Having high blood pressure (also known as hypertension) can pose a threat to your vision. When your blood pressure is consistently elevated, it can cause damage to your blood vessels at a microscopic level and damage the structure at the back of your eye, known as your retina. In this condition, known as hypertensive retinopathy, you can have blurred vision or changes in what you see within a given visual field. The best way to avoid this condition is to adopt lifestyle habits that keep your blood pressure within a normal range. If you have been diagnosed with high blood pressure, you can avoid damage to your eye by keeping your blood pressure within good control.

Vision Threat #3: Diabetes

If you have diabetes, you are vulnerable to developing an eye condition known as diabetic retinopathy. Consistently elevated levels of blood sugar can cause damage to the structures of your eye, in particular your retina, at the back of your eye. In diabetic retinopathy, you may have blurred vision, which may advance to blindness. Diabetic retinopathy is the leading cause of blindness in people ages 20 to 74 in the United States. However, staying on top of your vision care, with annual dilated eye examinations, can help you avoid this outcome even if you have diabetes.

Vision Threat #4: UV Exposure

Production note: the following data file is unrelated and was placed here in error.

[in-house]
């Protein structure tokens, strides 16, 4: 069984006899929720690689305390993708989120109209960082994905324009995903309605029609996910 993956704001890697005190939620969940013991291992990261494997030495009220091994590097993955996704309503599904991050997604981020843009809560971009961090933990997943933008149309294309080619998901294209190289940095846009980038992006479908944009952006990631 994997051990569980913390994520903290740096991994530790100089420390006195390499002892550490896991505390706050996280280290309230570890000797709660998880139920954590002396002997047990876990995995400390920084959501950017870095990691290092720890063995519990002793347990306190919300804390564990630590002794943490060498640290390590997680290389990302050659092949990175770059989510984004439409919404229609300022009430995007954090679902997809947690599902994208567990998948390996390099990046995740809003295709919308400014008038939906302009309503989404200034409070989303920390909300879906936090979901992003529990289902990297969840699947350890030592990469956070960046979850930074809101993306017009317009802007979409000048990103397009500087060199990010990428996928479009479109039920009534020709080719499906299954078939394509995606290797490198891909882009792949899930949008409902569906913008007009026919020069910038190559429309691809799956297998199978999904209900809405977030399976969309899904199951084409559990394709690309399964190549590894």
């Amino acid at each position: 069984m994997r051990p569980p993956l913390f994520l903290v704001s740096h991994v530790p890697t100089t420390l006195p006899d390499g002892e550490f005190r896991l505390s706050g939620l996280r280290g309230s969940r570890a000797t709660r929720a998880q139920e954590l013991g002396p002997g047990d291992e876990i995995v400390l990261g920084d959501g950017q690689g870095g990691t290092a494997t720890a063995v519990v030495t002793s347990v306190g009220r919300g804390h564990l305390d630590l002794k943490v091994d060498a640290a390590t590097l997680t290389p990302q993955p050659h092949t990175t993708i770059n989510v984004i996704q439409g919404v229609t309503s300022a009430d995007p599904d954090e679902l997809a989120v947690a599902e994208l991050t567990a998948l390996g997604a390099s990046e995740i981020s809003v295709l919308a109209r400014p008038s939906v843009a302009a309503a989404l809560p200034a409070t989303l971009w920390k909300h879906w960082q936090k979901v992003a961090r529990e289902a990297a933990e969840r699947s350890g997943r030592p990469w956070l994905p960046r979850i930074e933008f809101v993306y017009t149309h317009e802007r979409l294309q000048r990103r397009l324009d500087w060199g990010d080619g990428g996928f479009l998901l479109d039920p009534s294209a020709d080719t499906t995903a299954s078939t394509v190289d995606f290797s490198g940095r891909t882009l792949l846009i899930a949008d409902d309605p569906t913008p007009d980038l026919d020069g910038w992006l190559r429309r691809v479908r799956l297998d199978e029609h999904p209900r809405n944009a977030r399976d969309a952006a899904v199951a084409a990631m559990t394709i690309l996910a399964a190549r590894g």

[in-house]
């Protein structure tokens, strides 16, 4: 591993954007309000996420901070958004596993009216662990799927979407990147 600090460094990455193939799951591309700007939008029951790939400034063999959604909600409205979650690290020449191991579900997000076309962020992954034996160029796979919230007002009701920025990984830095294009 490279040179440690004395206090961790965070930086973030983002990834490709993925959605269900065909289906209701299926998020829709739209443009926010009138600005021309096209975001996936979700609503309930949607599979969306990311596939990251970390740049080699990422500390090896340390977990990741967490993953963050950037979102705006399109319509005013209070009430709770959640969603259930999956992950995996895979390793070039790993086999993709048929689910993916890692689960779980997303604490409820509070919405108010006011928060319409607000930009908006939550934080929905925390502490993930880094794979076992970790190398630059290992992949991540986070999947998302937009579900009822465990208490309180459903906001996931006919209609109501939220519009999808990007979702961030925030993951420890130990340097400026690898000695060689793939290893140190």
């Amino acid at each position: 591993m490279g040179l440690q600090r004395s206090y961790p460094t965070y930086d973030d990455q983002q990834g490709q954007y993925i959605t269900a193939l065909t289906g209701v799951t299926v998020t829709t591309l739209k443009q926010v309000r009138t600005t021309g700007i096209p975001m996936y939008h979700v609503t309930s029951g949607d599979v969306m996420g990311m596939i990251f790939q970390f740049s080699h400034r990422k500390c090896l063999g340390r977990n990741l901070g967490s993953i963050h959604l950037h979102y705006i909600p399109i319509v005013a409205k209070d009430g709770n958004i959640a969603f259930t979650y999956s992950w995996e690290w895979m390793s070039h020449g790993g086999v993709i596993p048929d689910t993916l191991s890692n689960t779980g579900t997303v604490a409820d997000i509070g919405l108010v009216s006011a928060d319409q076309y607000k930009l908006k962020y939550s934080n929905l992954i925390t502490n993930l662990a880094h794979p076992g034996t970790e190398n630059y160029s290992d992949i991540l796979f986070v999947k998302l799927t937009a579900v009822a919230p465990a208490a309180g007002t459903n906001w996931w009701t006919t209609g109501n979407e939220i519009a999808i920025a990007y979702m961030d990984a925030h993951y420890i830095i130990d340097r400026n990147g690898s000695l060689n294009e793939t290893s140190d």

If you are outside on a day that requires sunblock (which is every day that you have skin exposed—even if it’s cloudy), then you should also be thinking of how to protect your eyes. The same ultraviolet light wavelengths that can cause damage to your skin cells can also harm your eyes. Being in the sun too long without eye protection (from a hat, sunglasses, or both) can change the structure of the lenses of your eyes, making you more likely to develop cataracts. Cataracts are the leading cause of vision loss in the US, according to the National Eye Institute. Other eye problems have also been linked to UV exposure, including pingueculas, pterygiums, eyelid cancers, and even age-related macular degeneration (AMD).

Vision Threat #5: Not Wearing Protective Eye Equipment

If you work in an environment that requires protective eye equipment, like safety goggles, it’s important to take these guidelines seriously. Serious eye injuries can occur from not wearing protective eye equipment—including chemical burns and injuries from projectiles. Job-related eye injuries are common in the US (with about 2000 people sustaining an eye injury at work every day). However, experts believe that up to 90 percent of work-related eye injuries can be reduced or even prevented with proper eye protection. Make sure to wear proper eye protection during non-work related activities, too, such as during sporting events with high-velocity projectiles (like ice hockey).

Vision Threat #6: Not Properly Cleaning Contact Lenses

When you don’t properly clean your contact lenses, bacteria or other microbes can grow in your contact lens solution and cause an infection of your cornea known as keratitis. Although this infection can usually be treated with medication, it may cause scarring that can permanently change your vision.